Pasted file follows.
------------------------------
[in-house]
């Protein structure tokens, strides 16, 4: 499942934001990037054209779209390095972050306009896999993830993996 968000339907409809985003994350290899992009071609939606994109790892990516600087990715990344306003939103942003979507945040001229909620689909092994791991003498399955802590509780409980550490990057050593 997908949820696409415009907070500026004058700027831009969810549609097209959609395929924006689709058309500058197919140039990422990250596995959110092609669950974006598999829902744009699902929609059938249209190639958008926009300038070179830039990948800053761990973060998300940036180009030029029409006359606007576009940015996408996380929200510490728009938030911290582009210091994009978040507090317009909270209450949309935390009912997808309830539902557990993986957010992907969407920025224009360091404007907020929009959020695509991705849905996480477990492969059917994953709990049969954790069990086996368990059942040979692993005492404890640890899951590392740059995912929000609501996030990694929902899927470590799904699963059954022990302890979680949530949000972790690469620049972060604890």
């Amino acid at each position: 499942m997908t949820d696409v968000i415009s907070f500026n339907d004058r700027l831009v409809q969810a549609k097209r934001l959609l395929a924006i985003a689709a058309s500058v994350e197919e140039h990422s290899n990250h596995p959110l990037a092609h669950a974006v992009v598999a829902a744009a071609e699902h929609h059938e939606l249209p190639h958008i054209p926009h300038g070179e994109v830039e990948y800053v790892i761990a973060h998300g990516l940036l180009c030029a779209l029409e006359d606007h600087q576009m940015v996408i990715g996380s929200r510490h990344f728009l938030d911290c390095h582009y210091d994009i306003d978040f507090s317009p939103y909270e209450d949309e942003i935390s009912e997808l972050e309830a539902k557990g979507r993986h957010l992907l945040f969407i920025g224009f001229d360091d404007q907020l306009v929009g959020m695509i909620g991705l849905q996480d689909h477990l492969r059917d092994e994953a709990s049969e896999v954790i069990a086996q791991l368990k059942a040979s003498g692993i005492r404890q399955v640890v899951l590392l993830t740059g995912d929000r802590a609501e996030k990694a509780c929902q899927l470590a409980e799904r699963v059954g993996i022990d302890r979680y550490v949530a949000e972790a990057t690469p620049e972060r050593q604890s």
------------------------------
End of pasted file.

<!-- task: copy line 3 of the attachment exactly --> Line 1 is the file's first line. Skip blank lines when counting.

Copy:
């Amino acid at each position: 499942m997908t949820d696409v968000i415009s907070f500026n339907d004058r700027l831009v409809q969810a549609k097209r934001l959609l395929a924006i985003a689709a058309s500058v994350e197919e140039h990422s290899n990250h596995p959110l990037a092609h669950a974006v992009v598999a829902a744009a071609e699902h929609h059938e939606l249209p190639h958008i054209p926009h300038g070179e994109v830039e990948y800053v790892i761990a973060h998300g990516l940036l180009c030029a779209l029409e006359d606007h600087q576009m940015v996408i990715g996380s929200r510490h990344f728009l938030d911290c390095h582009y210091d994009i306003d978040f507090s317009p939103y909270e209450d949309e942003i935390s009912e997808l972050e309830a539902k557990g979507r993986h957010l992907l945040f969407i920025g224009f001229d360091d404007q907020l306009v929009g959020m695509i909620g991705l849905q996480d689909h477990l492969r059917d092994e994953a709990s049969e896999v954790i069990a086996q791991l368990k059942a040979s003498g692993i005492r404890q399955v640890v899951l590392l993830t740059g995912d929000r802590a609501e996030k990694a509780c929902q899927l470590a409980e799904r699963v059954g993996i022990d302890r979680y550490v949530a949000e972790a990057t690469p620049e972060r050593q604890s």